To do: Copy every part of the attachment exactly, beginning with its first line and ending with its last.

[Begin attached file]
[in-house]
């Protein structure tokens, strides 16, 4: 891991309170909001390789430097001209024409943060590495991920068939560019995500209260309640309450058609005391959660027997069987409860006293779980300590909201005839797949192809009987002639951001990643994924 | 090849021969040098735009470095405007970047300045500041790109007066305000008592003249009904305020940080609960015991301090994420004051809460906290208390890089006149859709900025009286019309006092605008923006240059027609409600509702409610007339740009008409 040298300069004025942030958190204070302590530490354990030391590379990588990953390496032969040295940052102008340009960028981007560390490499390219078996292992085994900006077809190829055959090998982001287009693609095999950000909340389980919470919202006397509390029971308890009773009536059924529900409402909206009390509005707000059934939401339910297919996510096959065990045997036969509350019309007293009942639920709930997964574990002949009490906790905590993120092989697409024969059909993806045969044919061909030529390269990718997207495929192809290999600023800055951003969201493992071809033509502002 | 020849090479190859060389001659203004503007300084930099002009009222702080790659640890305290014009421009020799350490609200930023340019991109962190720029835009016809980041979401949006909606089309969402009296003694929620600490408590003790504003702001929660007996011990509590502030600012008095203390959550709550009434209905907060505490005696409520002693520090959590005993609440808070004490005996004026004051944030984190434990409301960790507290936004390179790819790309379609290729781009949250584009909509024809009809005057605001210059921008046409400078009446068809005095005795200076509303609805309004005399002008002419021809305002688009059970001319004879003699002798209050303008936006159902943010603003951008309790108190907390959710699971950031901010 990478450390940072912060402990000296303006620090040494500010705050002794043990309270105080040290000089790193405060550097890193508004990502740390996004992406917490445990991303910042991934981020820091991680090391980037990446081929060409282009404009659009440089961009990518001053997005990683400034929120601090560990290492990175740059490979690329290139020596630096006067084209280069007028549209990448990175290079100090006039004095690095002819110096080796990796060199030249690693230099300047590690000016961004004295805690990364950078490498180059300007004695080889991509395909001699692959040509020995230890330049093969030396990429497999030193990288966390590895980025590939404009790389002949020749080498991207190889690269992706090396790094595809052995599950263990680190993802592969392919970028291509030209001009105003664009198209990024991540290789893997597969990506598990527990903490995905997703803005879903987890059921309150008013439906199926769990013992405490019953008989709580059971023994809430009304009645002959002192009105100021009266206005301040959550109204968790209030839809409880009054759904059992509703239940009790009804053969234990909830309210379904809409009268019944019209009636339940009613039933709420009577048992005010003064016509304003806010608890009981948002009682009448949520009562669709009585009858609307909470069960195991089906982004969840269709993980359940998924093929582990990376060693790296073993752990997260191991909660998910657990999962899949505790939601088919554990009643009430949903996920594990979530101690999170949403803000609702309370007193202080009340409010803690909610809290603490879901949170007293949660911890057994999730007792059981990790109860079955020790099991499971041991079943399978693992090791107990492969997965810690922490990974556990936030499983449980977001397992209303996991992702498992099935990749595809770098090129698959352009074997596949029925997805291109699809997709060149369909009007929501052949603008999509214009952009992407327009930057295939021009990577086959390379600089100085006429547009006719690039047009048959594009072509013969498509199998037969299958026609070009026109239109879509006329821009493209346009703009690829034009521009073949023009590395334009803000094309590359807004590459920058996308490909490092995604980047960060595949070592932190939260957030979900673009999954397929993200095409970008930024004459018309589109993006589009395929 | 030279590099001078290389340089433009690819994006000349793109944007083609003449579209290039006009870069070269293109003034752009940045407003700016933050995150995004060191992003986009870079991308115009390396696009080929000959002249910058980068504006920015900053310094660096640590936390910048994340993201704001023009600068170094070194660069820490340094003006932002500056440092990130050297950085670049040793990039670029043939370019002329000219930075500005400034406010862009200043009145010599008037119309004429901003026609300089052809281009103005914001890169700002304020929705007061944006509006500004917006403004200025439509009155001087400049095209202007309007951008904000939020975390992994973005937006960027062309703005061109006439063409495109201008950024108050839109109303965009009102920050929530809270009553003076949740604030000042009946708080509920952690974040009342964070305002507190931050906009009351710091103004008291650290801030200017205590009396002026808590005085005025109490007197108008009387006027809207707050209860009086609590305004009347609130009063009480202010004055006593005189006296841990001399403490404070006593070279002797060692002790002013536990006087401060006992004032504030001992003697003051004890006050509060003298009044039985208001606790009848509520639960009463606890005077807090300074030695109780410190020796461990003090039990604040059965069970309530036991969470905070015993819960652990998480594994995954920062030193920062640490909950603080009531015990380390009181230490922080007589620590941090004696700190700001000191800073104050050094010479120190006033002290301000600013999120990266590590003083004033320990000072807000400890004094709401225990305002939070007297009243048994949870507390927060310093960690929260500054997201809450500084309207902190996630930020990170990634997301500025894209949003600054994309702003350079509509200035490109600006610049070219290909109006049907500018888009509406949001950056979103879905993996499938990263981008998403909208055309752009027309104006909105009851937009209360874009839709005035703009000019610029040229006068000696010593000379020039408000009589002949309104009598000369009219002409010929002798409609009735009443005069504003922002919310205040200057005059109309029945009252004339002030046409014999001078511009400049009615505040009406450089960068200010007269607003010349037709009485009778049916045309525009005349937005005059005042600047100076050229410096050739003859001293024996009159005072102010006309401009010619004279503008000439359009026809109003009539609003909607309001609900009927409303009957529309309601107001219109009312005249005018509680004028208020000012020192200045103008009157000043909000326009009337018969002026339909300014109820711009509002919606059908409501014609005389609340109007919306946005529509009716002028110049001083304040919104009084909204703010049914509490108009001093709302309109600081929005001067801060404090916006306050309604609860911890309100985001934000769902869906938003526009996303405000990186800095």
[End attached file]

[in-house]
């Protein structure tokens, strides 16, 4: 891991309170909001390789430097001209024409943060590495991920068939560019995500209260309640309450058609005391959660027997069987409860006293779980300590909201005839797949192809009987002639951001990643994924 | 090849021969040098735009470095405007970047300045500041790109007066305000008592003249009904305020940080609960015991301090994420004051809460906290208390890089006149859709900025009286019309006092605008923006240059027609409600509702409610007339740009008409 040298300069004025942030958190204070302590530490354990030391590379990588990953390496032969040295940052102008340009960028981007560390490499390219078996292992085994900006077809190829055959090998982001287009693609095999950000909340389980919470919202006397509390029971308890009773009536059924529900409402909206009390509005707000059934939401339910297919996510096959065990045997036969509350019309007293009942639920709930997964574990002949009490906790905590993120092989697409024969059909993806045969044919061909030529390269990718997207495929192809290999600023800055951003969201493992071809033509502002 | 020849090479190859060389001659203004503007300084930099002009009222702080790659640890305290014009421009020799350490609200930023340019991109962190720029835009016809980041979401949006909606089309969402009296003694929620600490408590003790504003702001929660007996011990509590502030600012008095203390959550709550009434209905907060505490005696409520002693520090959590005993609440808070004490005996004026004051944030984190434990409301960790507290936004390179790819790309379609290729781009949250584009909509024809009809005057605001210059921008046409400078009446068809005095005795200076509303609805309004005399002008002419021809305002688009059970001319004879003699002798209050303008936006159902943010603003951008309790108190907390959710699971950031901010 990478450390940072912060402990000296303006620090040494500010705050002794043990309270105080040290000089790193405060550097890193508004990502740390996004992406917490445990991303910042991934981020820091991680090391980037990446081929060409282009404009659009440089961009990518001053997005990683400034929120601090560990290492990175740059490979690329290139020596630096006067084209280069007028549209990448990175290079100090006039004095690095002819110096080796990796060199030249690693230099300047590690000016961004004295805690990364950078490498180059300007004695080889991509395909001699692959040509020995230890330049093969030396990429497999030193990288966390590895980025590939404009790389002949020749080498991207190889690269992706090396790094595809052995599950263990680190993802592969392919970028291509030209001009105003664009198209990024991540290789893997597969990506598990527990903490995905997703803005879903987890059921309150008013439906199926769990013992405490019953008989709580059971023994809430009304009645002959002192009105100021009266206005301040959550109204968790209030839809409880009054759904059992509703239940009790009804053969234990909830309210379904809409009268019944019209009636339940009613039933709420009577048992005010003064016509304003806010608890009981948002009682009448949520009562669709009585009858609307909470069960195991089906982004969840269709993980359940998924093929582990990376060693790296073993752990997260191991909660998910657990999962899949505790939601088919554990009643009430949903996920594990979530101690999170949403803000609702309370007193202080009340409010803690909610809290603490879901949170007293949660911890057994999730007792059981990790109860079955020790099991499971041991079943399978693992090791107990492969997965810690922490990974556990936030499983449980977001397992209303996991992702498992099935990749595809770098090129698959352009074997596949029925997805291109699809997709060149369909009007929501052949603008999509214009952009992407327009930057295939021009990577086959390379600089100085006429547009006719690039047009048959594009072509013969498509199998037969299958026609070009026109239109879509006329821009493209346009703009690829034009521009073949023009590395334009803000094309590359807004590459920058996308490909490092995604980047960060595949070592932190939260957030979900673009999954397929993200095409970008930024004459018309589109993006589009395929 | 030279590099001078290389340089433009690819994006000349793109944007083609003449579209290039006009870069070269293109003034752009940045407003700016933050995150995004060191992003986009870079991308115009390396696009080929000959002249910058980068504006920015900053310094660096640590936390910048994340993201704001023009600068170094070194660069820490340094003006932002500056440092990130050297950085670049040793990039670029043939370019002329000219930075500005400034406010862009200043009145010599008037119309004429901003026609300089052809281009103005914001890169700002304020929705007061944006509006500004917006403004200025439509009155001087400049095209202007309007951008904000939020975390992994973005937006960027062309703005061109006439063409495109201008950024108050839109109303965009009102920050929530809270009553003076949740604030000042009946708080509920952690974040009342964070305002507190931050906009009351710091103004008291650290801030200017205590009396002026808590005085005025109490007197108008009387006027809207707050209860009086609590305004009347609130009063009480202010004055006593005189006296841990001399403490404070006593070279002797060692002790002013536990006087401060006992004032504030001992003697003051004890006050509060003298009044039985208001606790009848509520639960009463606890005077807090300074030695109780410190020796461990003090039990604040059965069970309530036991969470905070015993819960652990998480594994995954920062030193920062640490909950603080009531015990380390009181230490922080007589620590941090004696700190700001000191800073104050050094010479120190006033002290301000600013999120990266590590003083004033320990000072807000400890004094709401225990305002939070007297009243048994949870507390927060310093960690929260500054997201809450500084309207902190996630930020990170990634997301500025894209949003600054994309702003350079509509200035490109600006610049070219290909109006049907500018888009509406949001950056979103879905993996499938990263981008998403909208055309752009027309104006909105009851937009209360874009839709005035703009000019610029040229006068000696010593000379020039408000009589002949309104009598000369009219002409010929002798409609009735009443005069504003922002919310205040200057005059109309029945009252004339002030046409014999001078511009400049009615505040009406450089960068200010007269607003010349037709009485009778049916045309525009005349937005005059005042600047100076050229410096050739003859001293024996009159005072102010006309401009010619004279503008000439359009026809109003009539609003909607309001609900009927409303009957529309309601107001219109009312005249005018509680004028208020000012020192200045103008009157000043909000326009009337018969002026339909300014109820711009509002919606059908409501014609005389609340109007919306946005529509009716002028110049001083304040919104009084909204703010049914509490108009001093709302309109600081929005001067801060404090916006306050309604609860911890309100985001934000769902869906938003526009996303405000990186800095």